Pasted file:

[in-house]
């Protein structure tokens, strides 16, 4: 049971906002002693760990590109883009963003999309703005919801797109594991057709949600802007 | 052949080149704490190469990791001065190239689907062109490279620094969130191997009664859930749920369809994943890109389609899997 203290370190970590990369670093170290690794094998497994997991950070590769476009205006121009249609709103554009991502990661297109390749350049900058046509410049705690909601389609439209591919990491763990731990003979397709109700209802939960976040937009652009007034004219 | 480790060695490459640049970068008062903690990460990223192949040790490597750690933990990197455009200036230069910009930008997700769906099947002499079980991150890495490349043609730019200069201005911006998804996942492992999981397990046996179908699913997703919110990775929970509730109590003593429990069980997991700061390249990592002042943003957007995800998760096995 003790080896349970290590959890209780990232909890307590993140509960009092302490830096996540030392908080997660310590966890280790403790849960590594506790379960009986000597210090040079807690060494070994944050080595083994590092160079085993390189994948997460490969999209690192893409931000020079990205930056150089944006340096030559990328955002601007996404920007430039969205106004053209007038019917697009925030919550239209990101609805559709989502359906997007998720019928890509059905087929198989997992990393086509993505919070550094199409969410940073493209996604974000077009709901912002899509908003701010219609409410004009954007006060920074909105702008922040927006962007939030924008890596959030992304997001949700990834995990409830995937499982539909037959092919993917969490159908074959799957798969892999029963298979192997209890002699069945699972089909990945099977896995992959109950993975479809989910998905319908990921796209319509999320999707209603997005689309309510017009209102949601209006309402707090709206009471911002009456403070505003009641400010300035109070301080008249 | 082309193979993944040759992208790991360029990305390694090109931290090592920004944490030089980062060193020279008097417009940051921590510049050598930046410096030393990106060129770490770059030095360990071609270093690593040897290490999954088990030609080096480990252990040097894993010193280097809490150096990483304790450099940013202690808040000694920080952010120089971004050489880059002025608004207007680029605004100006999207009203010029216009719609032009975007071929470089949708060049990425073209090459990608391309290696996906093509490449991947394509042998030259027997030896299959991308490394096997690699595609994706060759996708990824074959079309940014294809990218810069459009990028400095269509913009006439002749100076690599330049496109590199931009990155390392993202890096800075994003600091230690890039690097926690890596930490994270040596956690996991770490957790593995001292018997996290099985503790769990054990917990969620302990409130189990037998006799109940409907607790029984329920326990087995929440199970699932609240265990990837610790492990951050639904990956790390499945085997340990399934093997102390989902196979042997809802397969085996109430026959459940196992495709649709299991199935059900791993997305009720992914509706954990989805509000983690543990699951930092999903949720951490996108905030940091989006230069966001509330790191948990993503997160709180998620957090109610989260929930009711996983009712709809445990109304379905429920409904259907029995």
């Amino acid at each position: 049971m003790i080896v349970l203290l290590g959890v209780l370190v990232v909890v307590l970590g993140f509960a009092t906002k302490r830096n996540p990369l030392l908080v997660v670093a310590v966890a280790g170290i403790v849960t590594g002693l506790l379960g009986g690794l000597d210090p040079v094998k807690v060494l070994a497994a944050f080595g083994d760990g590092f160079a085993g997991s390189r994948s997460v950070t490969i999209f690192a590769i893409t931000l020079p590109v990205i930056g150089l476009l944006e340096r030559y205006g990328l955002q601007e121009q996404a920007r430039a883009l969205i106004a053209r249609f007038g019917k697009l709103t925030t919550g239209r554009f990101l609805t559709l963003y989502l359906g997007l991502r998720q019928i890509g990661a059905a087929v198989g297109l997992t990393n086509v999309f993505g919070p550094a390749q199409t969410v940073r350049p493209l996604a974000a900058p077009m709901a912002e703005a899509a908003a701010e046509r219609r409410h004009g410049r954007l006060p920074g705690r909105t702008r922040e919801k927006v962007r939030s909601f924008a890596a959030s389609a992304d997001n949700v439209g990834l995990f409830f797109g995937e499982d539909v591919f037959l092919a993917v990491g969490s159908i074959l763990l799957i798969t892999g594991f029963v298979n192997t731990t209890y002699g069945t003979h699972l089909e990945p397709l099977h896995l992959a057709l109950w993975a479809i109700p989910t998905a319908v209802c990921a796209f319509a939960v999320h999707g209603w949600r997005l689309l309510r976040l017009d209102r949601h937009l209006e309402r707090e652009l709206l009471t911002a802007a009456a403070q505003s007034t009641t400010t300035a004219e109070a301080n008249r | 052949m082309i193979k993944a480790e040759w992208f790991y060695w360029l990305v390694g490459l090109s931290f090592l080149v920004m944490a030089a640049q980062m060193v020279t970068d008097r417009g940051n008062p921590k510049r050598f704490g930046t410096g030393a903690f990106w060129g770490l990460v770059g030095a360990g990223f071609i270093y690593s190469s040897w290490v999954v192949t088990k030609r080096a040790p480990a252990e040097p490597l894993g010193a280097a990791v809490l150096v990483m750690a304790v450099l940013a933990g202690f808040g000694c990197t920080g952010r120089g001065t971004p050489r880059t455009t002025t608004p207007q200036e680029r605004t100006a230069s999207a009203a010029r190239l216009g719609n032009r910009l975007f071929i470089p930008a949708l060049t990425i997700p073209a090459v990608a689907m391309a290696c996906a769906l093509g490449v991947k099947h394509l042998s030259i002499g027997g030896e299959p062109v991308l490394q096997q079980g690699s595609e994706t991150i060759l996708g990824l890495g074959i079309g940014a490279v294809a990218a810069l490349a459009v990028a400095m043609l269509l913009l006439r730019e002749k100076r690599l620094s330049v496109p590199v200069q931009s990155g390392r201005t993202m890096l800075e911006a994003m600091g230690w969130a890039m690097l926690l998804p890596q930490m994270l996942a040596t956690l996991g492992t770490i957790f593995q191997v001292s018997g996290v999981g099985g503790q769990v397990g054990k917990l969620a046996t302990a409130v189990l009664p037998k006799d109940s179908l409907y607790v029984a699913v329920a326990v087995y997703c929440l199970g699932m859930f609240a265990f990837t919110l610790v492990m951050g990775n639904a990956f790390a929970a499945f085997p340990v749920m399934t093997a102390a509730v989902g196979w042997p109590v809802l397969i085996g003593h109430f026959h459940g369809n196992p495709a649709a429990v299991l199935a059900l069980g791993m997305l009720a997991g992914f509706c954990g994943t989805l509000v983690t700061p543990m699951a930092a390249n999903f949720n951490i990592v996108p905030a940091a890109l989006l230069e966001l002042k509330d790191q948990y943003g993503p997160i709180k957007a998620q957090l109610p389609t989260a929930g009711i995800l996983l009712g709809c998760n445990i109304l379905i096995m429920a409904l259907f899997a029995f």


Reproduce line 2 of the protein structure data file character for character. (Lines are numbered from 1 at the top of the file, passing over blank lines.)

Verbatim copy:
């Protein structure tokens, strides 16, 4: 049971906002002693760990590109883009963003999309703005919801797109594991057709949600802007 | 052949080149704490190469990791001065190239689907062109490279620094969130191997009664859930749920369809994943890109389609899997 203290370190970590990369670093170290690794094998497994997991950070590769476009205006121009249609709103554009991502990661297109390749350049900058046509410049705690909601389609439209591919990491763990731990003979397709109700209802939960976040937009652009007034004219 | 480790060695490459640049970068008062903690990460990223192949040790490597750690933990990197455009200036230069910009930008997700769906099947002499079980991150890495490349043609730019200069201005911006998804996942492992999981397990046996179908699913997703919110990775929970509730109590003593429990069980997991700061390249990592002042943003957007995800998760096995 003790080896349970290590959890209780990232909890307590993140509960009092302490830096996540030392908080997660310590966890280790403790849960590594506790379960009986000597210090040079807690060494070994944050080595083994590092160079085993390189994948997460490969999209690192893409931000020079990205930056150089944006340096030559990328955002601007996404920007430039969205106004053209007038019917697009925030919550239209990101609805559709989502359906997007998720019928890509059905087929198989997992990393086509993505919070550094199409969410940073493209996604974000077009709901912002899509908003701010219609409410004009954007006060920074909105702008922040927006962007939030924008890596959030992304997001949700990834995990409830995937499982539909037959092919993917969490159908074959799957798969892999029963298979192997209890002699069945699972089909990945099977896995992959109950993975479809989910998905319908990921796209319509999320999707209603997005689309309510017009209102949601209006309402707090709206009471911002009456403070505003009641400010300035109070301080008249 | 082309193979993944040759992208790991360029990305390694090109931290090592920004944490030089980062060193020279008097417009940051921590510049050598930046410096030393990106060129770490770059030095360990071609270093690593040897290490999954088990030609080096480990252990040097894993010193280097809490150096990483304790450099940013202690808040000694920080952010120089971004050489880059002025608004207007680029605004100006999207009203010029216009719609032009975007071929470089949708060049990425073209090459990608391309290696996906093509490449991947394509042998030259027997030896299959991308490394096997690699595609994706060759996708990824074959079309940014294809990218810069459009990028400095269509913009006439002749100076690599330049496109590199931009990155390392993202890096800075994003600091230690890039690097926690890596930490994270040596956690996991770490957790593995001292018997996290099985503790769990054990917990969620302990409130189990037998006799109940409907607790029984329920326990087995929440199970699932609240265990990837610790492990951050639904990956790390499945085997340990399934093997102390989902196979042997809802397969085996109430026959459940196992495709649709299991199935059900791993997305009720992914509706954990989805509000983690543990699951930092999903949720951490996108905030940091989006230069966001509330790191948990993503997160709180998620957090109610989260929930009711996983009712709809445990109304379905429920409904259907029995």